Filmmaking is an art form that’s fairly new to indigenous creatives. It seems as if only within the past few decades have Native producers, directors, and writers emerged as autonomous agents from the stereotypical noble savages and Wild West Indians of the Hollywood film industry. Through its singular and long-standing commitment to Aboriginal filmmaking, the National Film Board has been instrumental in providing Canadians a rich cultural resource and legacy: a comprehensive body of films inviting us all to share in the Aboriginal experience. Throughout the course of a number of NFB initiatives, the Aboriginal Voice has evolved.
Below is the first Inuktitut language feature but also the most important film in Canadian history, bringing epic filmmaking to a Northern legend. It won Official Selection at the 2001 Cannes International Film Festival and remains the highest grossing indigenous film in Canadian history.
Canada’s screen industry has yet to fully leverage one of the richest cultural resources this country has to offer — the stories of Aboriginal people. The stories and perspectives of Aboriginal people are vibrant, distinct and uniquely Canadian. The proliferation of Aboriginal stories and perspectives has a vital outcome — it enables Canada to carve out a new legacy that celebrates and includes Indigenous stories and perspectives. Our nation’s colonial history has created social and economic challenges unique to Aboriginal peoples and has impacted cultural expression. Fostering Aboriginal stories and perspectives on screen enables Canada to forge a new era of inclusion and recognition of the Aboriginal storytellers who shape our cultural landscape and re-elect the diversity of our nation.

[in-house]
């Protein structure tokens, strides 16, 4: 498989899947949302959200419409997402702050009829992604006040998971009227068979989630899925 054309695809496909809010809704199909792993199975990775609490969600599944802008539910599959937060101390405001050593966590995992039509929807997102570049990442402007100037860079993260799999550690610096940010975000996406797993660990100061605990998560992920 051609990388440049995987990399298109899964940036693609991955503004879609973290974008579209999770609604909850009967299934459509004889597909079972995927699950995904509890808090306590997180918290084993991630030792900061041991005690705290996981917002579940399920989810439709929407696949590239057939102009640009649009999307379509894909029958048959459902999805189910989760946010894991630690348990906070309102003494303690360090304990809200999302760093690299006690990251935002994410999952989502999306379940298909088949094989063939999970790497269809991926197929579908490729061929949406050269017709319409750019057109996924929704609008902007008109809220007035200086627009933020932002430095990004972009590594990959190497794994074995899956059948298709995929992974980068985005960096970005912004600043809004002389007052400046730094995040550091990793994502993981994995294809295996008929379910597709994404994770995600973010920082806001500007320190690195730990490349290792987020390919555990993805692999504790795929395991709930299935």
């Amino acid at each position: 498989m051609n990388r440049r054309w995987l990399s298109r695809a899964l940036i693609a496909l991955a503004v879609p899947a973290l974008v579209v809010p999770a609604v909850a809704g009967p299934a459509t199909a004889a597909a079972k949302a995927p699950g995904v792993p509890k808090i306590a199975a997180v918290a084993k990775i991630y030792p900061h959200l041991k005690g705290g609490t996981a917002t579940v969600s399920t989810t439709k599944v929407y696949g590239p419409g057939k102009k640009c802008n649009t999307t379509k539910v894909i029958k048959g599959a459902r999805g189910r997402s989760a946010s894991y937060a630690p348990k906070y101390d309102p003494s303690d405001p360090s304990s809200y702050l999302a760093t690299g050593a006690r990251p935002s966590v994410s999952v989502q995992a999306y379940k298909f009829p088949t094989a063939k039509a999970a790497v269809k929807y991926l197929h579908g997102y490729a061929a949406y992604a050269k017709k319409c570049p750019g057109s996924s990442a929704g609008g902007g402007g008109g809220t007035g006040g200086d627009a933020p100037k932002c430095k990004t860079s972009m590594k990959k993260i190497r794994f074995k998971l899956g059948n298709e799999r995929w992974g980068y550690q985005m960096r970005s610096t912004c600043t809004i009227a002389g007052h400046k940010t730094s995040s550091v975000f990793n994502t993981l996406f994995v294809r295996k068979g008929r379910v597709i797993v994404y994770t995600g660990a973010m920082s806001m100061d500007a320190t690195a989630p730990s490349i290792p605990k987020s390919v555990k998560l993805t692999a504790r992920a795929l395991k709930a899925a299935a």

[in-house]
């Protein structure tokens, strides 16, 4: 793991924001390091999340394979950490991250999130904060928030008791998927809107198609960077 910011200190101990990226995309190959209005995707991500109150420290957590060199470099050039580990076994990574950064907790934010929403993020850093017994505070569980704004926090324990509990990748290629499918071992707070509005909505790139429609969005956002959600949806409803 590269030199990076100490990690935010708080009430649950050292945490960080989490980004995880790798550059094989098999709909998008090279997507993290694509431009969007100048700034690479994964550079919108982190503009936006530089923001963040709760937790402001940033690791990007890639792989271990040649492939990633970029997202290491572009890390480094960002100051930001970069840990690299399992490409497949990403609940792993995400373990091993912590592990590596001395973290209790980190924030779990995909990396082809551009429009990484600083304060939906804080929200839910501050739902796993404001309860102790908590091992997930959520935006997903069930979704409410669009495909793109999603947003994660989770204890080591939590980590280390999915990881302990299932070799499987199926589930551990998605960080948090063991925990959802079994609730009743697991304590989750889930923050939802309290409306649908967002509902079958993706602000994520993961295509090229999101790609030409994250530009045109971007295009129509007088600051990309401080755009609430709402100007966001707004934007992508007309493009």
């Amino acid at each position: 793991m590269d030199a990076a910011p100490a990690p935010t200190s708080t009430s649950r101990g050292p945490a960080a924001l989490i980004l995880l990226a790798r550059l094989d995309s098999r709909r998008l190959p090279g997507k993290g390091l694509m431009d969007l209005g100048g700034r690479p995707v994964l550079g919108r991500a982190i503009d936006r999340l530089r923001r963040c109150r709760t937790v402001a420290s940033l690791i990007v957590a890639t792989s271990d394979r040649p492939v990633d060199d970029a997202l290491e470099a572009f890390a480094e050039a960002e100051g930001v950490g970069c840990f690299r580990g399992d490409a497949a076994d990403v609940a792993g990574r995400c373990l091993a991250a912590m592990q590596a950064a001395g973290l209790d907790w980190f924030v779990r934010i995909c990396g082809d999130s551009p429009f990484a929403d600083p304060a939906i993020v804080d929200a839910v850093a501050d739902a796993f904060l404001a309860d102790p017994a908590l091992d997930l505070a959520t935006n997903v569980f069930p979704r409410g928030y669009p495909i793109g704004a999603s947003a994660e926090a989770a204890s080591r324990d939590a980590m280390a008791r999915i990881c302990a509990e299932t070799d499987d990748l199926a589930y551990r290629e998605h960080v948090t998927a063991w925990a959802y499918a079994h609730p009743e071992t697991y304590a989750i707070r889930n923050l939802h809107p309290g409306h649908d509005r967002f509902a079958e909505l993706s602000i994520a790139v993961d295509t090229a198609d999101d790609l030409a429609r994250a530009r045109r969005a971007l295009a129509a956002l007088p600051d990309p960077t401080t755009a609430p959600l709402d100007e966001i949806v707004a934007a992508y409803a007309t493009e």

Angry Inuk is a 2016 film made by Inuit film-maker Alathea Arnaquq-Baril. The film depicts the challenges facing the Inuit seal hunters after European-settler animal rights activist groups such as PETA, Greenpeace and Sea Shepherd call for a boycott against Canadian seal fur. Many Inuit hunters made an income back in the days before animal activists by selling seal furs to European fashion designers.
Arnaquq-Baril points out that anger is not an emotion that Inuit exhibit towards other humans. Inuit society relies on cooperation and tolerance. Watching the film, you can see Arnaquq-Baril’s frustration rise as she attempts to secure a meeting with these animal rights activists so that she can convey the economic suffering her culture is going through due to the fur boycott. Her attempts to invite them to come see her in the Arctic are all rejected. She asks, “How can these non-Inuit understand the seal hunt, if they have never come to the community to talk with us or ask questions?” Arnaquq-Baril begins to use technology to get her message out.
An Inuit mother caused a Twitter-storm when she took a photo of her infant lying next to a seal freshly killed in a hunt. Arnaquq-Baril uses social media to get the word out that any Inuit should use Twitter or Instagram to post photos showing how the seal hunt is important to the Inuit. She labelled these photos “Sealfies”. The film is an excellent window to Inuit culture and beliefs. This film is an excellent example of how today’s Indigenous population can use modern media to get their message out to the wider world. The film is available at the National Film Board website for free (streaming only), but is also available for purchase at an educational institution rate.
This site provides the history of Aboriginal Voice, which is a program that saw Aboriginal films be created by Aboriginal people. The rationale behind the program is summed up in a 1972 letter:
“There was a strong feeling among the filmmakers at the NFB that the Board had been making too many films “about” the Indian, all from the white man’s viewpoint. What would be the difference if Indians started making films themselves?” [Letter from George Stoney, executive producer, Challenge for Change, January 3, 1972]
The site includes six NFB films made by First Nations peoples. The films explore contemporary social and political issues from across Canada, including a film about Haisla people reclaiming a stolen artefact and a film documenting the confrontation between First Nations fishermen and the federal government in Burnt Church, New Brunswick.